News Flash: We're Running Out of Oil. Get Used to It.

By Warren Brown
Sunday, May 28, 2006

There is no cheap gasoline.

Accept that.

Now get on with your Memorial Day weekend and summer travels, and have a good time.

I'm serious.

End the silliness. Stop worrying about whether gasoline will go up to $4 a gallon. It will. In some California communities, the price is already there. Stop running around all over the place wasting time and the gasoline you have looking for fuel a few cents a gallon cheaper. What's the point? You save 10 cents and lose 10 minutes. You can always find another 10 cents. What about the 10 minutes?

And while you're at it, stop listening to those goofy TV news reports about "price gouging," or "finding the cheapest gasoline," or about worried consumers switching to hybrid cars. It's all ratings hype that has little to do with reality.

Take the hybrid car thing. Gas-electric hybrids constitute barely 1 percent of the nearly 17 million new cars and trucks sold in the United States. They are a marginal percentage of the fleets of Toyota Motor Corp., Honda Motor Co. and Ford Motor Co., the three major car companies that make them. Hybrid battery and related technologies are changing so quickly, the hybrid vehicle you buy today might not be the one you'll want to keep tomorrow.

There is also the matter of fiscal common sense. I've grown weary of people who owe more on their current car than it's worth asking me about the feasibility of trading in their automobile for something more fuel-efficient. Doing that is neither feasible nor sensible. Here's why:

Presumably, your goal in getting a less fuel-thirsty car is to save money. But how can you save money by wasting it? Do you think a dealer is going to give you the new car free? Do you think a bank or financial company is going to forgive the debt on your current car? Do you believe the bank or other financial institution will allow you to roll that existing car debt into a new auto loan at an annual percentage rate that is disadvantageous to the lender? Are you serious? Get real!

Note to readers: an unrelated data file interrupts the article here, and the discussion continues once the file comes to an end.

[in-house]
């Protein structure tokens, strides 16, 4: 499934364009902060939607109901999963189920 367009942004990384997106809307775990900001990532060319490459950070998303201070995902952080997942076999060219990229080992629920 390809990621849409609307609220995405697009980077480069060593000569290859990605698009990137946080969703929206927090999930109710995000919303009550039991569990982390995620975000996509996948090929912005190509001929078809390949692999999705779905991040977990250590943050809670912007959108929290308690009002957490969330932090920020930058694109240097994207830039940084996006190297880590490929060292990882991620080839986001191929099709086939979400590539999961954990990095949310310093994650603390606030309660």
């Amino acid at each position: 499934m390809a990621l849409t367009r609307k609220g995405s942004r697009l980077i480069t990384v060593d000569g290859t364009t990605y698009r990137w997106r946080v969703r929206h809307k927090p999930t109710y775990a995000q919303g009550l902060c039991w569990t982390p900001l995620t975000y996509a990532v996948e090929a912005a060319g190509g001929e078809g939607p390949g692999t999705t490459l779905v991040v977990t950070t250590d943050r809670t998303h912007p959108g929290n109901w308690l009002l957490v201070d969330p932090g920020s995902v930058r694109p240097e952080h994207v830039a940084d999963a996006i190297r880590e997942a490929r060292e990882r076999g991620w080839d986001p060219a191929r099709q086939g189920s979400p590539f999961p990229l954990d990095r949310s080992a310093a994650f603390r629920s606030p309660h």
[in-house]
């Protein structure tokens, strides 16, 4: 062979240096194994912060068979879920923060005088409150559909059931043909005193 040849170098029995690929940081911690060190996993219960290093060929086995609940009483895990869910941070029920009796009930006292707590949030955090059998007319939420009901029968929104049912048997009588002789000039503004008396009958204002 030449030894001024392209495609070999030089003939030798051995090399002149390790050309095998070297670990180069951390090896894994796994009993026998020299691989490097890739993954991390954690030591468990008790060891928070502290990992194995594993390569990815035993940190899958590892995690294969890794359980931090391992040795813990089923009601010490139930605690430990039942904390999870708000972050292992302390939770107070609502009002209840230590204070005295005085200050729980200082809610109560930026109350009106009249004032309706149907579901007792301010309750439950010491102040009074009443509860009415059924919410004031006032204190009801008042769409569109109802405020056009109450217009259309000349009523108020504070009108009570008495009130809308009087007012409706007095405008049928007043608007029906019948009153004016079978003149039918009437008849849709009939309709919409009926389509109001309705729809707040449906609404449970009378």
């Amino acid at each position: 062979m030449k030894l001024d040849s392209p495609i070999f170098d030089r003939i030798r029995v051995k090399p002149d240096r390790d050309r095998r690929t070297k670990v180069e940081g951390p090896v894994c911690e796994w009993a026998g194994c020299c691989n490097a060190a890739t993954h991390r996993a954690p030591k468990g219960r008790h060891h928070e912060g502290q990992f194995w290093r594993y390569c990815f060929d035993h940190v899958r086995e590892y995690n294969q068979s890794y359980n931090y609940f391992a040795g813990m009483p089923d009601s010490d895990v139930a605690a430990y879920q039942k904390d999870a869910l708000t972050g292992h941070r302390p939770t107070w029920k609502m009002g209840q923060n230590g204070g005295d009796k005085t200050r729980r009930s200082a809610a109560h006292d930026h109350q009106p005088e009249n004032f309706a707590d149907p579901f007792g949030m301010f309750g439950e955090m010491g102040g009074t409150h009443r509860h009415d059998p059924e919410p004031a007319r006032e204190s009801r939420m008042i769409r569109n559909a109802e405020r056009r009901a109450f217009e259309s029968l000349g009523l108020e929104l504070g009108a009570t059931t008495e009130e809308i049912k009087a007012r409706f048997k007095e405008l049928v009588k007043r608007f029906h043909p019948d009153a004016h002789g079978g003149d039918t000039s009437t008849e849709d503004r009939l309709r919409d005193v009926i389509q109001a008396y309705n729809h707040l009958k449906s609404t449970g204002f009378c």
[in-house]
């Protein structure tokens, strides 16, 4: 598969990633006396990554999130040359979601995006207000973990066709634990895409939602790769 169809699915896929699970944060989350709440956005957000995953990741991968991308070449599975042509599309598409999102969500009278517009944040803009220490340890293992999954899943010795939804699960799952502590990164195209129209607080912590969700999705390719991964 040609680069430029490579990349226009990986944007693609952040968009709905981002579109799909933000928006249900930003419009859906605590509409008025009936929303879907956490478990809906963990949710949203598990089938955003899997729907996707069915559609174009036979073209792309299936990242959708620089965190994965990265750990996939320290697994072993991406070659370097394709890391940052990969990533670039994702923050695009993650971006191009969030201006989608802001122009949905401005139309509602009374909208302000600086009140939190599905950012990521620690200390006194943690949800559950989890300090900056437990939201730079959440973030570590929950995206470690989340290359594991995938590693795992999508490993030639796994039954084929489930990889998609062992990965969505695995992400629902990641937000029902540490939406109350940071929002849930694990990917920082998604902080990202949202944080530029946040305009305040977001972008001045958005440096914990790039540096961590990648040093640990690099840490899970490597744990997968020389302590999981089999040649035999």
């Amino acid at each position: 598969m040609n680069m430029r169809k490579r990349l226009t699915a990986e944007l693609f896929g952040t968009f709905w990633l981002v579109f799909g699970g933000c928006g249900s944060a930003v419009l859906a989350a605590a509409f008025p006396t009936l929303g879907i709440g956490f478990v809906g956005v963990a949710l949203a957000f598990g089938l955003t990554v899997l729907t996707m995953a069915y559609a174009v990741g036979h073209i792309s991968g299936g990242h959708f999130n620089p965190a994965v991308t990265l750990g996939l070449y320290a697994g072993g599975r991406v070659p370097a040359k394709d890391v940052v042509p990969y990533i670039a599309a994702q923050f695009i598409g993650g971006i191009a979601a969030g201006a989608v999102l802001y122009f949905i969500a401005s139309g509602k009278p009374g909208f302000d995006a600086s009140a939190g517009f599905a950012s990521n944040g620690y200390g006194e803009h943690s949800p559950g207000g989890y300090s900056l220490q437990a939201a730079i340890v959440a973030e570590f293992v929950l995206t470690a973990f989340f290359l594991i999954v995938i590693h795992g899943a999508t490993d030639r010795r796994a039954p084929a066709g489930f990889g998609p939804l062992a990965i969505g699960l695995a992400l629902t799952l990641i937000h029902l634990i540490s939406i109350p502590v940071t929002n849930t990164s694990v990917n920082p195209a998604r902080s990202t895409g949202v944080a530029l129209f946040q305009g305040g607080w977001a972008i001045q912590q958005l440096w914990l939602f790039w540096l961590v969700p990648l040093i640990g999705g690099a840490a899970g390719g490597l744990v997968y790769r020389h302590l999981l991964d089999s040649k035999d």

Here is the hard truth:

Oil is running out.

It probably will not disappear before many baby boomers and their immediate progeny run out of life. But it will disappear.

Every oil company knows that.

Every major automobile manufacturer knows that.

Every politician who got a decent score on a scholastic aptitude test knows that.

President Bush and Vice President Cheney and all their aides know that.

Oil is running out, and it is running out as global demand for available energy resources is growing rapidly. That means per barrel prices and pump prices are going up and will stay up.

All influencing externalities -- global terrorism, political unrest in oil-producing nations such as Nigeria, refinery disruptions caused by Gulf Coast storms, the odd and often suspicious behavior of oil futures markets -- are important. But not one of them changes the essential fact that oil is running out.

So, stop wasting your time worrying about pump prices. If you don't have enough money to hit the road and buy all of the hamburgers and trinkets you want, sacrifice some of the hamburgers and trinkets. If you are in a vehicle that uses lots of gasoline, look at how much you owe on the thing and do the math. You might be better off keeping it and driving less. Ever consider using the Metro?

Do you have a recreational vehicle, a motor home? I love those things! My fellow RVers love them. You know what? High fuel prices, or not, we're still going to roll this summer. We're just not going to roll as far and as long as we used to roll, but we're going to roll!

And when we get back, we're going to put pressure on Congress to do something real for the American people. Enough of this meaningless showmanship of putting the Federal Trade Commission on the dock in search of "price gouging" that no one ever really expected to find. That's just a ruse. We want something real. We want a national energy policy that deals firmly, fairly, sensibly with the reality that oil is running out.

View all comments that have been posted about this article.

© 2006 The Washington Post Company